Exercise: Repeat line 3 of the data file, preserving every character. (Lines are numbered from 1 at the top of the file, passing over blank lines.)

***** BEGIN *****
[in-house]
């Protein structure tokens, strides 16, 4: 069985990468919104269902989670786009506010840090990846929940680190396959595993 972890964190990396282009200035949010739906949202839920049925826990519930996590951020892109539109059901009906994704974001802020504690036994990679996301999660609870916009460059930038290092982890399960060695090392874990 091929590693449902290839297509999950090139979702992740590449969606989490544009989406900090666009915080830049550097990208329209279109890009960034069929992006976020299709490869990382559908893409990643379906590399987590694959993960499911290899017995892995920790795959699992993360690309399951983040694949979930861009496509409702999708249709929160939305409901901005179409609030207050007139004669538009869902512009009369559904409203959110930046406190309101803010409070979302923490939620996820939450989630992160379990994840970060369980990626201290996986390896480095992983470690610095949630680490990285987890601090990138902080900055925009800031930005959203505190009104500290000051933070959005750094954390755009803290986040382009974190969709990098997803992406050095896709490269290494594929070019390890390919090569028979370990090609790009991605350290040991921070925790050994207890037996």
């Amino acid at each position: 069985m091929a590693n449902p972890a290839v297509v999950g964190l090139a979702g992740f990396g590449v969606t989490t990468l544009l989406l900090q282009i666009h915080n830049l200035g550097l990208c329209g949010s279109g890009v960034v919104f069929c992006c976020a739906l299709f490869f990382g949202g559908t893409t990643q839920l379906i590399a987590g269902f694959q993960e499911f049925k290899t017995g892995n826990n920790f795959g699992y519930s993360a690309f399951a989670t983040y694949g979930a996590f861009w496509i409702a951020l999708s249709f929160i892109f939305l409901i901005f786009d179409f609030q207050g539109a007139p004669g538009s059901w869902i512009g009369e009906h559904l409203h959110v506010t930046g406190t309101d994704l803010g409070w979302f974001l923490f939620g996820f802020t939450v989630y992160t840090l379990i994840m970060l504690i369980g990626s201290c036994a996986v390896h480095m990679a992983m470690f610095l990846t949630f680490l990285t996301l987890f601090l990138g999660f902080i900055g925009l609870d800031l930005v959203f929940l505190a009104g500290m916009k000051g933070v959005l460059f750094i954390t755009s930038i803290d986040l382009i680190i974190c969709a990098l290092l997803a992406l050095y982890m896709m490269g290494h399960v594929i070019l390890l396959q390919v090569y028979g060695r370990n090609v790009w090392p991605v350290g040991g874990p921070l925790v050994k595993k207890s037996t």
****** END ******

């Amino acid at each position: 069985m091929a590693n449902p972890a290839v297509v999950g964190l090139a979702g992740f990396g590449v969606t989490t990468l544009l989406l900090q282009i666009h915080n830049l200035g550097l990208c329209g949010s279109g890009v960034v919104f069929c992006c976020a739906l299709f490869f990382g949202g559908t893409t990643q839920l379906i590399a987590g269902f694959q993960e499911f049925k290899t017995g892995n826990n920790f795959g699992y519930s993360a690309f399951a989670t983040y694949g979930a996590f861009w496509i409702a951020l999708s249709f929160i892109f939305l409901i901005f786009d179409f609030q207050g539109a007139p004669g538009s059901w869902i512009g009369e009906h559904l409203h959110v506010t930046g406190t309101d994704l803010g409070w979302f974001l923490f939620g996820f802020t939450v989630y992160t840090l379990i994840m970060l504690i369980g990626s201290c036994a996986v390896h480095m990679a992983m470690f610095l990846t949630f680490l990285t996301l987890f601090l990138g999660f902080i900055g925009l609870d800031l930005v959203f929940l505190a009104g500290m916009k000051g933070v959005l460059f750094i954390t755009s930038i803290d986040l382009i680190i974190c969709a990098l290092l997803a992406l050095y982890m896709m490269g290494h399960v594929i070019l390890l396959q390919v090569y028979g060695r370990n090609v790009w090392p991605v350290g040991g874990p921070l925790v050994k595993k207890s037996t």